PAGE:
Monday, August 04, 2008

CNBC Claims Oil Prices Plunge!

While watching some news this morning, I saw a moment of stupidity on CNBC. This is a perfect example of one of the problems of mass media. The ticker on the bottom of the screen starts with "OIL PRICES PLUNGE!" and you have some talking heads saying some crap about Iran backing down, campaign rhetoric, and the record high of $157 (this may not be correct) per barrel of crude oil. I wondered how low the price had plunged, expected it to be below $100 per barrel due to the use of "plunge." Thirty seconds later, the ticker says "OIL BRIEFLY DIPS BELOW $120/BARREL."

That doesn't really seem like a plunge, but it is close to one-fifth of the price of a barrel at the height, providing I heard that one guy correctly. However, that price is still double what people were calling an expensive barrel of oil a year ago. Remember when people were predicting total financial collapse if the cost of oil hit $80/barrel? Fucking crap, you newsies never learn. You should all read this book.


Anonymous said...

Hey, I wanted to get your thoughts on flexfuel cars. I watched Obama's speach on his energy plan on cspan. Before Obama's talk there was talk about energy policy in general given to young conservatives meeting about changing to flexfuel cars and having government mandate a requirement of a large percentage of cars in the U.S. to be flexfuels; as well as, having alternative fuel pumps made available. Also, I have been reading some stuff about how Brazil in the 1970's after first oil crisis began to mandate that all cars sold in country use ethenol (sp?), and now they have a significant number of cars on the road that are flexfuels. I just wanted to know what you thought and why people are don't demand car companies to provide more cars that use flexible fuels?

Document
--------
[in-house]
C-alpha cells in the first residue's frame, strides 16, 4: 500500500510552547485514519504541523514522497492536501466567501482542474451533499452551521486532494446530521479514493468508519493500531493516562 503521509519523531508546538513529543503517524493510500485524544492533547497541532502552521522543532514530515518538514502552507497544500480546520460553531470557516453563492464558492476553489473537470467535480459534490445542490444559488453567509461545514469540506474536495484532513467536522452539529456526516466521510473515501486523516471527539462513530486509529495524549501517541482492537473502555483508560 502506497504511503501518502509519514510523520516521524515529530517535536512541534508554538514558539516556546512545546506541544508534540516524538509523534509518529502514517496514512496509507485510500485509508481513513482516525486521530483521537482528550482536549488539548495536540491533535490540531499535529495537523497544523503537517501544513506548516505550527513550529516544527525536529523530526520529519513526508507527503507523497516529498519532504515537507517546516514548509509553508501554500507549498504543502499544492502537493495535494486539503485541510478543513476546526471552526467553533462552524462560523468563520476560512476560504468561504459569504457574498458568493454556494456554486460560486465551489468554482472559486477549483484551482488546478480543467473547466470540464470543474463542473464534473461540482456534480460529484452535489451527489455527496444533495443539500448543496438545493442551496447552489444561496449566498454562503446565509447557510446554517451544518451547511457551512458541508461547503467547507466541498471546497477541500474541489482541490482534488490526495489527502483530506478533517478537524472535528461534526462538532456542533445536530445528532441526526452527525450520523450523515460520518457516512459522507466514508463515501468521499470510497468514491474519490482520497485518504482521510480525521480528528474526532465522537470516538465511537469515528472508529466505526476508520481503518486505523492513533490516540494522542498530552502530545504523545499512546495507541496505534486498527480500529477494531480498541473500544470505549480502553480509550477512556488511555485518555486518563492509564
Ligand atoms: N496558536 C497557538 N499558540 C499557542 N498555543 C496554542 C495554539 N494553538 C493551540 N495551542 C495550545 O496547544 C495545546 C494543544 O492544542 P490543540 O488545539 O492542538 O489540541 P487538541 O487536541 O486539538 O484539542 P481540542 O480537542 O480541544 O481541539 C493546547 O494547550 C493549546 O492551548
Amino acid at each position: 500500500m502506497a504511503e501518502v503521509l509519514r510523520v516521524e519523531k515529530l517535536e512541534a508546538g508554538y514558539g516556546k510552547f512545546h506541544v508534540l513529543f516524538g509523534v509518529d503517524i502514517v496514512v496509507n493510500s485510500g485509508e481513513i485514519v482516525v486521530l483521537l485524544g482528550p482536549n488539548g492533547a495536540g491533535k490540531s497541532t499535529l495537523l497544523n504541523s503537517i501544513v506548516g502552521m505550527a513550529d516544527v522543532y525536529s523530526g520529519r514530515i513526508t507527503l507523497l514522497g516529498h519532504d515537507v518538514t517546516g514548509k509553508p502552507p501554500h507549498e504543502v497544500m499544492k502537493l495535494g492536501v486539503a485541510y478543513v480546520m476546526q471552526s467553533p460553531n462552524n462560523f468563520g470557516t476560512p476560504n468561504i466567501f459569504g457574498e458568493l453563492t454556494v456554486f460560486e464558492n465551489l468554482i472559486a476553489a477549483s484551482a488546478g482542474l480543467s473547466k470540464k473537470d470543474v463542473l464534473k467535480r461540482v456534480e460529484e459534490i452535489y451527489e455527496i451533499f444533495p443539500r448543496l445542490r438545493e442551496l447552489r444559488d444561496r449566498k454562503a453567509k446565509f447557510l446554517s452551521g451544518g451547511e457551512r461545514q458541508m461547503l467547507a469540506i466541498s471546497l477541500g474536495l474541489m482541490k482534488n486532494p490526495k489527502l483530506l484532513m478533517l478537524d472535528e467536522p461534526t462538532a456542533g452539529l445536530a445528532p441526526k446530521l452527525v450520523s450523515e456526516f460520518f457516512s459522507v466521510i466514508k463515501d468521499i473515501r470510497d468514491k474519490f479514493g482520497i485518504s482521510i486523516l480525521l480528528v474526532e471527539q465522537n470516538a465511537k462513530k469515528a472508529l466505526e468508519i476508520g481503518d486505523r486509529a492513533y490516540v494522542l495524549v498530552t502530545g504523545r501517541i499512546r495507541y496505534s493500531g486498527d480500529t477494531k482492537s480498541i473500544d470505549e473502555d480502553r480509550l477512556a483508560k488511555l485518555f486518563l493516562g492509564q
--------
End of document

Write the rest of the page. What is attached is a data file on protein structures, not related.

Chuckles said...

Biodiesel is scam. Fuels that require arable land for energy production are not an acceptable solution.

Plug-in hybrids that utilize battery power for the first 60 to 100 miles would go a long way to reducing emissions but our main problem is a problem of consumption. We can invest in helping the dim-witted dinosaurs of the car industry retool and respond to consumer demand, but why should we? GM banked everything on SUVs and refused to respond to market pressure for smaller, efficient automobiles and now we have to bail them out. They made essentially the same mistake the mortgage companies did and now the tax-payers will be paying for it. I don't have much information on how these things work, but I would hope that the government loans GM and other car companies the money and that the companies be required to repay the loan.

We can bail out the car companies, but we should also be investing in our public transportation infrastructure. We need to expand existing trains and street cars and ensure that all buses are reliable. Every city in America needs a train system. If people can not rely on a bus schedule, they won't and will drive to work. We need to expand safe bicycle routes. Biodiesel and E85 fuel are just a smokescreen because we will never be able to produce enough fuel, even with cellulose-based ethanol, to meet current demands, much less the expanding demands of the future when some of these fuels will be ready for the mass market. Arable land is too precious to waste on fuel production, we need the food first.